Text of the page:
Rhino trekking and safari in Murchison Falls National Park

I truly love safaris. The thrill of not knowing what you are going to see and the adventure of it reminds me a lot of scuba diving, I guess they are both safaris in a way. I also love seeing the joy and happiness it brings David, he turns into a little excited kid and it makes the day so much fun. Our first safari in Uganda was in Murchison Falls National Park, the largest protected area in Uganda. We departed Kampala at 6:30 AM and started our road trip towards the park. The drive was beautiful, on crazy dirt road through villages. I loved the smell of the fresh air, and the weather was still moody. We were driving through hills but the valleys were soaked in a thick fog. About three hours into the drive we had our first stop, called Ziwa Rhino Sanctuary. Ziwa is a pretty special place, as it is home to over 30 northern white rhinos. Sadly, these rhinos are extinct in the wild in Uganda, but this sanctuary is slowly building up the population by bringing in rhincos from other countries, which have naturally reproduced and they are slowly building up a healthy population, which ultimately they plan to release in the wild. Ziwa has many wildlife rangers who observe and protect thaese animals as part of their job. They are passionate about the conservation of rhinos and it is amazing. 

We arrived and met the ranger, Khaled, who was guiding us to trek and find the rhinos. In an effort to not disturb the animals, instead of using walkie-talkies to communicate with the other rangers, they used a sort of whistle using their hands, which helped guide us to a family of rhinos who were resting in the shade. Khaled was able to recognize the individual rhinos by their markings, and he taught us about how long each rhino had been there, and how they were related to each other. He not only knew their names but he knew all of their birth dates as well, it was quite impressive. Rhinos are herbivores, eating mostly vegetation, though they still can be aggressive as they can be territorial. I am not going to lie, I was a little nervous, especially as we sort of spooked a few and they got up and moved and we got a close up view of how big they are.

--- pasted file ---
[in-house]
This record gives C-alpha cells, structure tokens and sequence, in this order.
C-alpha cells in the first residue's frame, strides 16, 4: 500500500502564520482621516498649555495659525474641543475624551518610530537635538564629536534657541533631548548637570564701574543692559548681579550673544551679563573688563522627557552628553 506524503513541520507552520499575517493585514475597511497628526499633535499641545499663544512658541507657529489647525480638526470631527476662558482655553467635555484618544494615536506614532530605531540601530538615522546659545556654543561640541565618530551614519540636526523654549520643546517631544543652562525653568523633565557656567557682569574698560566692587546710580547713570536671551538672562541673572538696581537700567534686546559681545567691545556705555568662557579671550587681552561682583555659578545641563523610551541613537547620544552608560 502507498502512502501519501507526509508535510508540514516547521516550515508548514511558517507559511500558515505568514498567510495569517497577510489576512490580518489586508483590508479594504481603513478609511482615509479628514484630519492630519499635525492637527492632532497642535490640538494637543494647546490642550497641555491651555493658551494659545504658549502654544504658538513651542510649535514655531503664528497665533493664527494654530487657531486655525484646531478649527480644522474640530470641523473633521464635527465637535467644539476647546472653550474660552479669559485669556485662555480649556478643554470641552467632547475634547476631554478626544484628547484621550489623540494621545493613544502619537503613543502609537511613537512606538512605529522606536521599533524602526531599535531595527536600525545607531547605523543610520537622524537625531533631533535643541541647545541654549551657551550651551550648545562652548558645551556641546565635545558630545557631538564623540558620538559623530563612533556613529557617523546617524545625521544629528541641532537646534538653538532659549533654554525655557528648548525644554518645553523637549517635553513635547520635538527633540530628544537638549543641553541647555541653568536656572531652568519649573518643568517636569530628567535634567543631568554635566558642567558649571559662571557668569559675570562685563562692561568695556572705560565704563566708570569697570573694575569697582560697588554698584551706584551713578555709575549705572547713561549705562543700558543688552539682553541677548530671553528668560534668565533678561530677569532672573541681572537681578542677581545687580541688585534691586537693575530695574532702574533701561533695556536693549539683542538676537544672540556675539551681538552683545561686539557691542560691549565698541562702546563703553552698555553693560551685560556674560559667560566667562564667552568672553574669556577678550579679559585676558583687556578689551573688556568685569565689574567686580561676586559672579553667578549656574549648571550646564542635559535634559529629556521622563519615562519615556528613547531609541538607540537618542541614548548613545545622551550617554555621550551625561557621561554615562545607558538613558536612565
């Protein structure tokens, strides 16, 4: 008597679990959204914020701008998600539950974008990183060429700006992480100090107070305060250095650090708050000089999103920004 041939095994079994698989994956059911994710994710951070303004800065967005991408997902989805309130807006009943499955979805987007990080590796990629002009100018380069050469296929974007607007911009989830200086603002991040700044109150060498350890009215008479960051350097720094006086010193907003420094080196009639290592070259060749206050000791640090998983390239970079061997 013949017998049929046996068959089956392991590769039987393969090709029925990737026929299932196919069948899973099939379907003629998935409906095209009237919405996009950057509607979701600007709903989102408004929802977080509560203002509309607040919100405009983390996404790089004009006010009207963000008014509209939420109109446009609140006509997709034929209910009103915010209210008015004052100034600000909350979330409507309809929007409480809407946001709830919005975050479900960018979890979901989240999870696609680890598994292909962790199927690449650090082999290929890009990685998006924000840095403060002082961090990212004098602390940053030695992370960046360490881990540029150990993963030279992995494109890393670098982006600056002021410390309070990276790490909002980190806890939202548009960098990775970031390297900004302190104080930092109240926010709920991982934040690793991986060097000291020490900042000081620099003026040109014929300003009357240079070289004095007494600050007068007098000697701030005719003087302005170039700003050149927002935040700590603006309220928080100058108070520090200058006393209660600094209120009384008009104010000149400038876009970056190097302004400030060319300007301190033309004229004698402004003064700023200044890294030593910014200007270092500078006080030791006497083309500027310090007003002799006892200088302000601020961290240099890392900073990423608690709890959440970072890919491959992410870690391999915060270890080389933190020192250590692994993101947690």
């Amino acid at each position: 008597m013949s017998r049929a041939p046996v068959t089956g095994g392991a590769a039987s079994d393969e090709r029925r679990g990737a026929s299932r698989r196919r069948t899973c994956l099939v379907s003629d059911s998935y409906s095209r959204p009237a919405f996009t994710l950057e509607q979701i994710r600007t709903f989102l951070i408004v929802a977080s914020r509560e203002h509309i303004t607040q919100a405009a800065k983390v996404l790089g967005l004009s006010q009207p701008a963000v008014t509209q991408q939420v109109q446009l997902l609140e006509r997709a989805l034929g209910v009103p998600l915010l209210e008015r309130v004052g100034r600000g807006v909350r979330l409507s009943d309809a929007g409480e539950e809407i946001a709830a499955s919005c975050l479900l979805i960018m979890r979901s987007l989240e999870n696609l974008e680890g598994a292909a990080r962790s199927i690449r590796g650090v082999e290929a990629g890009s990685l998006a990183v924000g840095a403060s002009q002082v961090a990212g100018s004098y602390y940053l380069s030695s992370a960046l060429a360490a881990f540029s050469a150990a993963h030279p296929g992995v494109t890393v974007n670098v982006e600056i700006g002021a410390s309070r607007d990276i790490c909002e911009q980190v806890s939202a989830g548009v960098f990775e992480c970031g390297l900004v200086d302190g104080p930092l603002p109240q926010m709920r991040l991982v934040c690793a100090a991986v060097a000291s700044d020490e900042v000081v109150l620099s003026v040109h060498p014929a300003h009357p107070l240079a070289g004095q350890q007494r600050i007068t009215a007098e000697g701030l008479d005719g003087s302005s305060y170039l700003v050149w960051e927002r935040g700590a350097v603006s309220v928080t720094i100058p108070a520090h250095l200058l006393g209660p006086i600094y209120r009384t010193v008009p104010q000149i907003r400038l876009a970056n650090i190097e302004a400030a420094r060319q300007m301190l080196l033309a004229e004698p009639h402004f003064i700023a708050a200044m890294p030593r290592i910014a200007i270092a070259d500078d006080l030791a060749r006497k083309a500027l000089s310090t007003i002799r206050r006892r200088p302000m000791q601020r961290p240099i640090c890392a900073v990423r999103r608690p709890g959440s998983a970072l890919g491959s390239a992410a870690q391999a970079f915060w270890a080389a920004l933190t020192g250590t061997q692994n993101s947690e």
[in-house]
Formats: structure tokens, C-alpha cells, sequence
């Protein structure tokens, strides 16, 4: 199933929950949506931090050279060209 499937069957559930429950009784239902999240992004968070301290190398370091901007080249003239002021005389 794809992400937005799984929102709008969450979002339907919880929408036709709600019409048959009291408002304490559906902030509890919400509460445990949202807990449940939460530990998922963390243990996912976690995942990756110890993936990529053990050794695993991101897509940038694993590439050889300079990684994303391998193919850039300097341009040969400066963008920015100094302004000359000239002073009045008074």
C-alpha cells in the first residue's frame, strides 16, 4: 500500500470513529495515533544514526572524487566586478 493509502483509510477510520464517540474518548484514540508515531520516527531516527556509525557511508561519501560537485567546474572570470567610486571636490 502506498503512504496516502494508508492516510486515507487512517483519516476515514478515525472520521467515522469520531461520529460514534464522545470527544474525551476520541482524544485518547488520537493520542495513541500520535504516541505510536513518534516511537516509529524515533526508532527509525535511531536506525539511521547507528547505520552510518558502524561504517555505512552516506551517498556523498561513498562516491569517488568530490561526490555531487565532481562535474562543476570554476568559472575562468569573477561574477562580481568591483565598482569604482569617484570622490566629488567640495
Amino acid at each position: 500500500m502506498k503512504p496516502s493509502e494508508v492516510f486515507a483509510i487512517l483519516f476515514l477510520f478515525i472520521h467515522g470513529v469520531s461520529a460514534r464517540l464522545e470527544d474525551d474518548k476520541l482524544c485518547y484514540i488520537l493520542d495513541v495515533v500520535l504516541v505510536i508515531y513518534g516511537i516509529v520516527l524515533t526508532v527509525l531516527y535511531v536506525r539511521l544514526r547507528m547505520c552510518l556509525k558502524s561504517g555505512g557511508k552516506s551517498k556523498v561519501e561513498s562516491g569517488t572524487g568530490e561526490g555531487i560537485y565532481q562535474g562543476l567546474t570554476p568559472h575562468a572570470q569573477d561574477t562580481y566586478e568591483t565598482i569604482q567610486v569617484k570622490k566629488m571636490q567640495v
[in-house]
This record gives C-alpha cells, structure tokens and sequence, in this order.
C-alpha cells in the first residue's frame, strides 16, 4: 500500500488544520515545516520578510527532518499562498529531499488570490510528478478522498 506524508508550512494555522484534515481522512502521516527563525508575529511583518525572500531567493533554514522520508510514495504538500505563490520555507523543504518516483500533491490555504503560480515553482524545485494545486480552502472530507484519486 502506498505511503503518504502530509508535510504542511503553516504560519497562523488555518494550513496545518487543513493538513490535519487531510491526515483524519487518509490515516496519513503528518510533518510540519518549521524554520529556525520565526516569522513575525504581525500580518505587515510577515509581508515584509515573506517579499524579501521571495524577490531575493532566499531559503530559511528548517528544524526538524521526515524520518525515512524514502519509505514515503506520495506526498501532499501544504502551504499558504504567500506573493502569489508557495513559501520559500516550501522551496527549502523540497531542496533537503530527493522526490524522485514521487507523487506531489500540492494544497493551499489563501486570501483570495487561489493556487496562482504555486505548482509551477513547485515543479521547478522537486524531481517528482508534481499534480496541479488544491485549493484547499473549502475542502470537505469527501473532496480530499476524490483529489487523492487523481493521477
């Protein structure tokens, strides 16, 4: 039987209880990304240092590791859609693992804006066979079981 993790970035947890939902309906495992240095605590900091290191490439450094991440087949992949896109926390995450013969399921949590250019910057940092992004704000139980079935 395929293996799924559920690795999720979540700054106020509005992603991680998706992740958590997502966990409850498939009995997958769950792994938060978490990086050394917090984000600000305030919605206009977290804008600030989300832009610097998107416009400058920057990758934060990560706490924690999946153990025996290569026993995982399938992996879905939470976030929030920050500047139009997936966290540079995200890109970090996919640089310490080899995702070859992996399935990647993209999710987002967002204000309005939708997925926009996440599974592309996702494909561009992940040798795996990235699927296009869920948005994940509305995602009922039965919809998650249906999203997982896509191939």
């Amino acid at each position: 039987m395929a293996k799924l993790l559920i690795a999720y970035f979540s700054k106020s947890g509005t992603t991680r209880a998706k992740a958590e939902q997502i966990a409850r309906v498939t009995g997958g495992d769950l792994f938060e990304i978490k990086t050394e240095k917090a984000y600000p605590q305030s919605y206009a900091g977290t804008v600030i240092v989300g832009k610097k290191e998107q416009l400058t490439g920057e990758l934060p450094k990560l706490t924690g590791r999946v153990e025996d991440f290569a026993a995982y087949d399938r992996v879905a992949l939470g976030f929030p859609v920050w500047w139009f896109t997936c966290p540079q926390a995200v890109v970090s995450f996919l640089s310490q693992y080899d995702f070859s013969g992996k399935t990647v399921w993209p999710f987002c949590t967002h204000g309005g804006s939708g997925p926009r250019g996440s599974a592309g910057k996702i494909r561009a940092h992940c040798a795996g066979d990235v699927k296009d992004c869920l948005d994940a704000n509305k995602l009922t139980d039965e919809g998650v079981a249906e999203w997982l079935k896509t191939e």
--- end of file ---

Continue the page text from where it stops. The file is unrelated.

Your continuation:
Posing near a rhino family

This experience was my first ever walking safari, and it really was thrilling to be so close with these animals. I loved it and recommend the experience to anyone who goes to Uganda. I really think this organization is doing great things for conservation and I was happy supporting their cause. This is another reason why it is so great that we organized with Lifetime Experience Safaris, we didn’t even have to do the research on what we did, they had it all planned for us and it was fabulous.

A little too close for comfort

After the rhinos. We headed to lunch at a lovely outdoor restaurant, called the New Court View Hotel. I had an amazing homemade veggie burger and fries and David had a veggie enchilada. The garden of this restaurant was absolutely beautiful with colorful flowers. There were also massive marabou storks around, and a very adorable dog that I fell in love with.

Enjoying the flowers

After lunch we drove to Murchison Falls National Park for our first game drive of the trip. We popped the roof up and had the fresh air in our faces as we peered to see animals. The ecosystems changed, starting through a forest and eventually getting to a savanna. In the forest we saw a variety of primates, including the black and white colobus monkeys, loads of baboons, and somevervet monkeys.

Eventually we came to a bridge that crossed the Nile, and suddenly we saw loads of wildlife which was such an exciting moment. From the bridge we stopped the car and spotted loads of wildlife. We saw a couple of crocodiles, one was crossing the river. We saw hippos both in the water and a few out of the water grazing. There were elephants nearby eating vegetation, and even a warthog family hanging out, and as always, loads of birds. We drove a little further and came across some taller grass that was home to different antelope species, including Ugandan kobs, waterbucks, and jackson’s hartebeast. We also saw loads of buffalo, which are one of the big five animals to see on safari. The highlight of the afternoon for me was the massive family of Rothschild’s giraffe, which are one of the most endangered species of giraffe in the world. These giraffes were just hanging out in the middle of the road eating and it was super cool to see so many in one place, they were all just staring at us, it was super cool.

Lovely giraffes

Once it started getting dark we headed to our accomodation for the night, which was in a safari tent at Fort Murchison Lodge. The dinner was another fancy multi-course meal, but one of the random highlights was at night when we were headed to the tent, the nearly grass was lighting up with lightning bugs, which I haven’t really seen since living in Maine. It brought back many memories of the lakehouse and catching these super cool bugs. Also, when we went to the bathrooms to shower a noticed a bunch of bugs attracted to the lights, and some of these included stick bugs, which were so camouflaged that I am surprised we saw them at all! That night we passed out and got ready for an early morning game drive the next day.

Stick bug

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